Published online Jan 22, 2022. doi: 10.4291/wjgp.v13.i1.15
Peer-review started: March 8, 2021
First decision: May 3, 2021
Revised: May 23, 2021
Accepted: November 13, 2021
Article in press: November 13, 2021
Published online: January 22, 2022
Gastrointestinal stromal tumors (GISTs) are mesenchymal tumors that originate from the gastrointestinal tract, mostly from the stomach. GISTs are derived from the myenteric interstitial cells of Cajal and are caused by several mutations in the c-kit and platelet-derived growth factor receptor genes. Clinically, GISTs are detected by endoscopic and imaging findings and are diagnosed by immunostaining. Surgery is the first line of treatment, and if the tumor is relatively small, minimally invasive surgery such as laparoscopy is performed. In recent years, neoadjuvant therapy has been administered to patients with GISTs that are suspected of having a large size or infiltration to other organs. Postoperative adjuvant imatinib is the standard therapy for high-risk GISTs. It is important to assess the risk of recurrence after GIST resection. However, the effect of tyrosine kinase inhibitor use will vary by the mutation of c-kit genes and the site of mutation. Furthermore, information regarding gene mutation is indispensable when considering the treatment policy for recurrent GISTs. This article reviews the clinicopathological characteristics of GISTs along with the minimally invasive and multidisciplinary treatment options available for these tumors. The future perspectives for diagnostic and treatment approaches for these tumors have also been discussed.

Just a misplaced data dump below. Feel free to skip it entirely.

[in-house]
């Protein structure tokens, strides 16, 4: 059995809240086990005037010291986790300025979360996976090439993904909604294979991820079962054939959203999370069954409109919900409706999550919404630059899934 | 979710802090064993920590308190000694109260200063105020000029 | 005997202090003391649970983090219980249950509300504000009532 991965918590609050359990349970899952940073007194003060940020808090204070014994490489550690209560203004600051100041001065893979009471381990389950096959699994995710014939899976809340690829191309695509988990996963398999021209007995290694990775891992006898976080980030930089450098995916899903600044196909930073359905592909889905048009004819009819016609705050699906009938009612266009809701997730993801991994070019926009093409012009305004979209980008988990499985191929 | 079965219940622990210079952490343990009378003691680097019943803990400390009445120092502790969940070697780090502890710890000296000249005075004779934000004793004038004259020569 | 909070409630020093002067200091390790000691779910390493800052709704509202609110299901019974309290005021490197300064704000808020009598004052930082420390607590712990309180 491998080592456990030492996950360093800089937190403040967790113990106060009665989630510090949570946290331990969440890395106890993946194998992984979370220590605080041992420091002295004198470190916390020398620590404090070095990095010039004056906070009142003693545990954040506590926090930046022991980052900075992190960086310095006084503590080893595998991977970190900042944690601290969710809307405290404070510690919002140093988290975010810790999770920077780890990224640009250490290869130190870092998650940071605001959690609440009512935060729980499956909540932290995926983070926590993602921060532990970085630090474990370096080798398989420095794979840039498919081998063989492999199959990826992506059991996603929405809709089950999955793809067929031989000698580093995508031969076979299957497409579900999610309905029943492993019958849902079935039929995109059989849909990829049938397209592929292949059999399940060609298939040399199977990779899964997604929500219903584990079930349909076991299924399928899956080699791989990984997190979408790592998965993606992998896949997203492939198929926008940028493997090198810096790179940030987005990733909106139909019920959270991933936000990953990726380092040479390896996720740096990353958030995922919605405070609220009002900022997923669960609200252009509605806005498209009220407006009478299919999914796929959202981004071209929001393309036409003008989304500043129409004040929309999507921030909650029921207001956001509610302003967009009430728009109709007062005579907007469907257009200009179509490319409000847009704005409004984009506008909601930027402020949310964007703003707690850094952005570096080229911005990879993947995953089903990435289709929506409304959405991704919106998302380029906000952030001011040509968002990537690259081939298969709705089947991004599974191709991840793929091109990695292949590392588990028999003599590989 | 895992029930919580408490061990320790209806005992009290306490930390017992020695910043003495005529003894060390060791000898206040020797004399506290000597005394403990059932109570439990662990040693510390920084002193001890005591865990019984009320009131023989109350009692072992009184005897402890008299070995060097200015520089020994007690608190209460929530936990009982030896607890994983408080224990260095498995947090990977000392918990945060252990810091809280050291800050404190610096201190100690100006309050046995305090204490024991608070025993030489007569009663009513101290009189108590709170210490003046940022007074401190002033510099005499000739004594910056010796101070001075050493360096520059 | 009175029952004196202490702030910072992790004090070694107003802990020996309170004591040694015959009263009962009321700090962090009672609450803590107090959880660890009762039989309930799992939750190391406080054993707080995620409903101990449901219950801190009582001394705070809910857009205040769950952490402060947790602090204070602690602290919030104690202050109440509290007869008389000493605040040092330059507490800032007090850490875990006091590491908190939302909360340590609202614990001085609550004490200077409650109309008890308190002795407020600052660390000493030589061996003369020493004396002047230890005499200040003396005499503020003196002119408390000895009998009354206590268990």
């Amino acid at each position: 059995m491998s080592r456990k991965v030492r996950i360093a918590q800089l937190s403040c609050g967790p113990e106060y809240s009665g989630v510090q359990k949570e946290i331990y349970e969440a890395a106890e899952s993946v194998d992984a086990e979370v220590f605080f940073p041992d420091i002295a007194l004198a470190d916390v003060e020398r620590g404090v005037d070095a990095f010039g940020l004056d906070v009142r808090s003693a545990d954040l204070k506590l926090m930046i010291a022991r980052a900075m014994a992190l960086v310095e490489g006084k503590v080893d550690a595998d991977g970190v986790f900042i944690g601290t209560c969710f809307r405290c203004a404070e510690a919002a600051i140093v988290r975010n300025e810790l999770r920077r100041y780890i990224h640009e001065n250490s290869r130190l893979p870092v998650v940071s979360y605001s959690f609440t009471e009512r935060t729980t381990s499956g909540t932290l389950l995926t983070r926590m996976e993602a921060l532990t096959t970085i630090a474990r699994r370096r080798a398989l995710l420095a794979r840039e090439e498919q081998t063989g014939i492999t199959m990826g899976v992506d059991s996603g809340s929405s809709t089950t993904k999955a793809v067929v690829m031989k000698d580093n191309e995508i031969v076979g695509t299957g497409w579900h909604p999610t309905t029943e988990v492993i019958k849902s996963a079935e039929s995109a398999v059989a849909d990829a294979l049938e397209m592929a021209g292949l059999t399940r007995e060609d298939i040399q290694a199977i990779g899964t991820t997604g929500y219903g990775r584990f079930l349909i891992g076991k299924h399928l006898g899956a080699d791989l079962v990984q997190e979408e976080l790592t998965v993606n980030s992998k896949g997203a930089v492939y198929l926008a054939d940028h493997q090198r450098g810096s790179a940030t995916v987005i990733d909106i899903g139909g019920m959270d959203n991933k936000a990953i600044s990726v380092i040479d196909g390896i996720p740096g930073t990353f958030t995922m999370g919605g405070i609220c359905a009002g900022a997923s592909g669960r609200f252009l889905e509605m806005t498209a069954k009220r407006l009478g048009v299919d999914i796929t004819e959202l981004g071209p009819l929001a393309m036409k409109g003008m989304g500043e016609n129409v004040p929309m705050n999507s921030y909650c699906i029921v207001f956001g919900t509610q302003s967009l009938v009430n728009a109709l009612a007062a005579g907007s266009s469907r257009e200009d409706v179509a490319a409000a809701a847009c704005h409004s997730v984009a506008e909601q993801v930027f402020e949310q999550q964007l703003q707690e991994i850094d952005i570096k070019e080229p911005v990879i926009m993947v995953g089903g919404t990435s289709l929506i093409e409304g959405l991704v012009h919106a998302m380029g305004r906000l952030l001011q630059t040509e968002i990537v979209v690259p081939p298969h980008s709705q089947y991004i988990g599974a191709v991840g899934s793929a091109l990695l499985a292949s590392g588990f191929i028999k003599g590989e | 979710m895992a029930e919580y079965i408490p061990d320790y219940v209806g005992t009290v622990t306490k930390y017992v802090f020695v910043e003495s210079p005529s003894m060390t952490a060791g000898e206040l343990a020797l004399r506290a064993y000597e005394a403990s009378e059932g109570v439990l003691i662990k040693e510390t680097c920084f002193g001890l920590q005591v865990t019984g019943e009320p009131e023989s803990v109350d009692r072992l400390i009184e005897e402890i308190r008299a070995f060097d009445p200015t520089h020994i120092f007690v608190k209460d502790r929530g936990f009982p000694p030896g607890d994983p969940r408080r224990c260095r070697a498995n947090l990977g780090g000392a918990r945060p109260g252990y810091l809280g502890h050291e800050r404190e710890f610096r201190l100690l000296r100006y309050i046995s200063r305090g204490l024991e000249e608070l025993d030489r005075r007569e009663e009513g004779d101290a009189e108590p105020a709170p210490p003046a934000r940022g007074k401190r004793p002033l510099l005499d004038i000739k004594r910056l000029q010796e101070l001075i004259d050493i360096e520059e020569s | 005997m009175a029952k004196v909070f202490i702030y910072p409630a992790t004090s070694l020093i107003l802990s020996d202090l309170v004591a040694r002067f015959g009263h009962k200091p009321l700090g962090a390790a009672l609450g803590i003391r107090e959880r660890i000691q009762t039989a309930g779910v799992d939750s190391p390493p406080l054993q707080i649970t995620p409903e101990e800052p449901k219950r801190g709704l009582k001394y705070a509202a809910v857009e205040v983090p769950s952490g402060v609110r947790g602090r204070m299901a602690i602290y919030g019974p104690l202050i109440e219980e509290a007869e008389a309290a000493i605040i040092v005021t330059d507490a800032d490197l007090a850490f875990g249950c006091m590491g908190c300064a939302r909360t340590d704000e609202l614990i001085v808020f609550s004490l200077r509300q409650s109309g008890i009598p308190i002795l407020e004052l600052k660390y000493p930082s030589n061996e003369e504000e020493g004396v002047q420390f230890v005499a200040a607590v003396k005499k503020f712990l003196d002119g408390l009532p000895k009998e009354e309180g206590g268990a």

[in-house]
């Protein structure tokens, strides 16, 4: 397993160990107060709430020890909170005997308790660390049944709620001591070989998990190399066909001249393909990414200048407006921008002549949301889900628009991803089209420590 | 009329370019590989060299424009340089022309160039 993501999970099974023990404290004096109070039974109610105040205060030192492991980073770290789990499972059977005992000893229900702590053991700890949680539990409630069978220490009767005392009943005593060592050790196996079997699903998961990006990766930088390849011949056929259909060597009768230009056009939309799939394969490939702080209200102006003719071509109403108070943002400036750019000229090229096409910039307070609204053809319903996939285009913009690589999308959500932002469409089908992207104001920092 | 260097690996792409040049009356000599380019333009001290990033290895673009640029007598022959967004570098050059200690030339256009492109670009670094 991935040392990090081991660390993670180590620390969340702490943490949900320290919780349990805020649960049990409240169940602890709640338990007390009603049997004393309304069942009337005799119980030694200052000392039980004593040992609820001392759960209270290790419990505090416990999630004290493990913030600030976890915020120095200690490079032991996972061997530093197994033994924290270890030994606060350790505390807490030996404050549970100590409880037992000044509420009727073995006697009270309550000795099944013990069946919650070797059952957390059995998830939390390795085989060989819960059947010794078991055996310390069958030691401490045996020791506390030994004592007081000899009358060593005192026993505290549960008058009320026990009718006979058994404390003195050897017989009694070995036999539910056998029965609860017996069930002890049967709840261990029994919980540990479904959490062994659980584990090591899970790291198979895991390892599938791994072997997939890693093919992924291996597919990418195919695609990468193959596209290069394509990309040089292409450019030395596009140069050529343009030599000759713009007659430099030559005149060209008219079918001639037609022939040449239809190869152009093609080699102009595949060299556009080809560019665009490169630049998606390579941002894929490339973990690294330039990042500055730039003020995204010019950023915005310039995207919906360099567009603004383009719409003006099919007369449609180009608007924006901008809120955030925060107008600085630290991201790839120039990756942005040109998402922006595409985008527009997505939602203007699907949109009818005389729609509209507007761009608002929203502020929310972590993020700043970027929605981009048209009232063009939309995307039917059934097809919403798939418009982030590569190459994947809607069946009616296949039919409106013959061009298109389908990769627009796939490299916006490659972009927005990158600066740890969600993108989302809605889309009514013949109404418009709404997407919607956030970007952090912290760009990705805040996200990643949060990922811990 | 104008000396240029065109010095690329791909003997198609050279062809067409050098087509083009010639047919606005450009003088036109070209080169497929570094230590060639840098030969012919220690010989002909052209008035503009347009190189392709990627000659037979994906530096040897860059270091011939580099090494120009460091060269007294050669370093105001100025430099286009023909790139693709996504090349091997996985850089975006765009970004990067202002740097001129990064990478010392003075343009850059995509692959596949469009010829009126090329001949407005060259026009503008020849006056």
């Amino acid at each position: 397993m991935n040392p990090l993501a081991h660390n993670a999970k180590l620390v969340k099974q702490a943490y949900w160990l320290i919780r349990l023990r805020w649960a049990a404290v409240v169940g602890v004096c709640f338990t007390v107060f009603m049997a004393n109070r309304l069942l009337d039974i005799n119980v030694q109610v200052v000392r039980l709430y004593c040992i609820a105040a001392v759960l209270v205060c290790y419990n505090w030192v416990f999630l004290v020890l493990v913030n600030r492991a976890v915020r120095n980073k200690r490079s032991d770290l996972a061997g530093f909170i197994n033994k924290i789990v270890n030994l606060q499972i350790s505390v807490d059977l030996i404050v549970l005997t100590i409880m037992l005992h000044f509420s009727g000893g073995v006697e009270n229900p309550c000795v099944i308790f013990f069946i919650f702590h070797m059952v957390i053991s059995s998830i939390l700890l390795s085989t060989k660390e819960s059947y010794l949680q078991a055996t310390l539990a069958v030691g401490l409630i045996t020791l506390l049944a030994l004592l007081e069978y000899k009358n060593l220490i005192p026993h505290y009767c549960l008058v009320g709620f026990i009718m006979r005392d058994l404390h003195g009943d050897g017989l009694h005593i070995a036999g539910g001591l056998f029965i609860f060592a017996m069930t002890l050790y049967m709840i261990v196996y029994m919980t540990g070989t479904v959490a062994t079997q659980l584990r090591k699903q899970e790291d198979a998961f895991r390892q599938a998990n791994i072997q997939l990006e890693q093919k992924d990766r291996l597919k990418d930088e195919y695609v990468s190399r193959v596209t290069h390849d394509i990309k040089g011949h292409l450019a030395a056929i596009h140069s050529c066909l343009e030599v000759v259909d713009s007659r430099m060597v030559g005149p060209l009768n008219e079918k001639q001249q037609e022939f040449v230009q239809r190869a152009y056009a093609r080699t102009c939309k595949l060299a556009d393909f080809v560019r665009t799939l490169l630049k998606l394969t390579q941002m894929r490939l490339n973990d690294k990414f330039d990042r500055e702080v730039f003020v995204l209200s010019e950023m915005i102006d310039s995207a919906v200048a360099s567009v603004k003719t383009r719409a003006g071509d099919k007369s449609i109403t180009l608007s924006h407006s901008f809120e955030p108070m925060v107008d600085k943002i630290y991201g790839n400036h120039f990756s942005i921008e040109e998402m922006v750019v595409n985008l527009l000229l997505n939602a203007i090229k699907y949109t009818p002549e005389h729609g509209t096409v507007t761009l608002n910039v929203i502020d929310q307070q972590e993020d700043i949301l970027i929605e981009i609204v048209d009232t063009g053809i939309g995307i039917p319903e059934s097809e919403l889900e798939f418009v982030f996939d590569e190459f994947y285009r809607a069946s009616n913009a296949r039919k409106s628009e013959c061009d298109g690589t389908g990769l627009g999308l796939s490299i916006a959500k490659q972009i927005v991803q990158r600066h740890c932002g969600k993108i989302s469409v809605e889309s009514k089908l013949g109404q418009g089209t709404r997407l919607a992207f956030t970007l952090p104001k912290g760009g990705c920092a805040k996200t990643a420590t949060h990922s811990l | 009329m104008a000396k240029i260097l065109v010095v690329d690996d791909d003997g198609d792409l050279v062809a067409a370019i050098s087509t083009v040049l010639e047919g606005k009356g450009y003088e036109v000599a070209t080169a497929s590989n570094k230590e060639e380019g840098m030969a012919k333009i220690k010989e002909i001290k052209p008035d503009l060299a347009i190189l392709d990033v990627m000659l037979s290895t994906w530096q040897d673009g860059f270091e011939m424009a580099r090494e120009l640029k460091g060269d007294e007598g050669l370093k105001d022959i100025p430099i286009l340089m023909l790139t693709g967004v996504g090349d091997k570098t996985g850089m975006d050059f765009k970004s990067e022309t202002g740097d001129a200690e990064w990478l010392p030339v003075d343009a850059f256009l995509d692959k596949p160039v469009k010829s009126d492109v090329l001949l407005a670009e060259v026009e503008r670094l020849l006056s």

Core Tip: Radical resection is the most effective treatment for gastrointestinal stromal tumors, but there are other options including minimally invasive surgery and multidisciplinary treatment, which involves the use of neoadjuvant therapy in consideration of tumor size and location. Combination with tyrosine kinase inhibitors is important for maximizing the therapeutic effect of surgery. To predict the effect, it is important to examine the presence of tumor mutations, including type, location of the mutation, and molecular subtype. We herein discuss the current treatment strategies for gastrointestinal stromal tumors and promising treatments based on clinical trials.